I remember one of the first real estate conferences, commercial real estate conferences that I went to, it was the first time in my life, I'd ever gone to an event where there was a line out the men's room, and I could just waltz into the women's room, and just, yeah, you know, get in get out. And I was like, What's going on here? And then I realised the discrepancy. And it is it's it's hugely intimidating from brokers from fellow syndicators. And what I find is that a lot of men in this industry, not all of them, Brian, you're one of the good ones, but a lot of them tend to talk a lot of jargon, right? It's like the bro locker speak, you know, locker room speak. And it's like, oh, well, I did this. And I did that. And when I get into one of those conversations, I'm just like, Okay, well, guys, I'm gonna just be over here. So it took some getting used to, to be able to be part of those conversations to be comfortable in those conversations to assert myself in those conversations. But I think one thing that has really helped me is to just seek out the other women in the room and to find those connections. Because often their motivations are similar to mine. They're working to generate passive income for their families to help other people. And often we can connect on a level that sometimes I just can't, it's like, when I went to college, I, when I went to high school, all my friends were were Caucasian, because I was, I was in this area that had very few Asians. And so all my friends were Caucasian, I went to college, and even though it was a melting pot, all different cultures and ethnicities, I looked around the room and I realised, wait, my closest friends happened to be Asian. And I said, Wait a second, I'm Asian. And there was this lightbulb moment. And I think it's the same with women. It's not intentionally that I push men out. It's just, you know, when I get in a room, and I'm networking, often, I can form those connections faster and deeper with other women. And so we've been able to lift each other up in especially in this male dominated space. So that's what I would say is that sometimes it seems men are speaking a slightly different language. And you'll get used to it and you'll be able to assert yourself but definitely seek out the other women in this space. I find that women and men in this space both are often really willing to help and to share.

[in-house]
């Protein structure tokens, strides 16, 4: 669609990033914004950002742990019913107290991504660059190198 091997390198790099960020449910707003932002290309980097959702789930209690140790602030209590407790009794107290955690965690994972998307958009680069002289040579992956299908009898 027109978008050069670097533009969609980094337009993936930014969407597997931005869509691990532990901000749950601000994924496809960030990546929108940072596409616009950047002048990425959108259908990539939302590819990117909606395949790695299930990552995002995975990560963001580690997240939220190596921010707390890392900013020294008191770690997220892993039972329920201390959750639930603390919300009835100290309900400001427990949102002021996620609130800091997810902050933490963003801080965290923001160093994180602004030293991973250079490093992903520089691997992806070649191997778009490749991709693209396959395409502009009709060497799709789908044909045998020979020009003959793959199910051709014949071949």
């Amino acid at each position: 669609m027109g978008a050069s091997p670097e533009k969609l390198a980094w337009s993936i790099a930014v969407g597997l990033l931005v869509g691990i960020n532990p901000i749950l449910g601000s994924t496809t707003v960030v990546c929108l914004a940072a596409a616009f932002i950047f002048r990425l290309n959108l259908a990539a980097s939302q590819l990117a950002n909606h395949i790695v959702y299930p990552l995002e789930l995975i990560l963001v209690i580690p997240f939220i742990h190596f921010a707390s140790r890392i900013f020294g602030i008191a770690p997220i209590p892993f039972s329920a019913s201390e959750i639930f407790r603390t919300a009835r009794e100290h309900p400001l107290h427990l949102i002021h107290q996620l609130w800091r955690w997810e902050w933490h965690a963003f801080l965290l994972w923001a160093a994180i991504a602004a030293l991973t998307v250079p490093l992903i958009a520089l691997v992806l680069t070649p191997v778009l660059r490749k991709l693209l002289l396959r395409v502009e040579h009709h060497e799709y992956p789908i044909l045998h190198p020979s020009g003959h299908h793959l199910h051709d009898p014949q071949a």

Brian Briscoe 34:56
Yeah, and I would say in your current profession, you're probably About the same boat, because the military is a pretty male dominated system, you know, and, and you talk about the the lines to the to the bathrooms, that's like every military event ever, you know, so? Yeah,
Jerilee Lapinid-Garcia 35:14
yeah, that's very true. That's awesome. Thank you. I just have one last question, what was one of the things or one thing that you learned during your first syndication that you didn't necessarily you couldn't necessarily prepare for like you learned it on the spot.
Annie Dickerson 35:35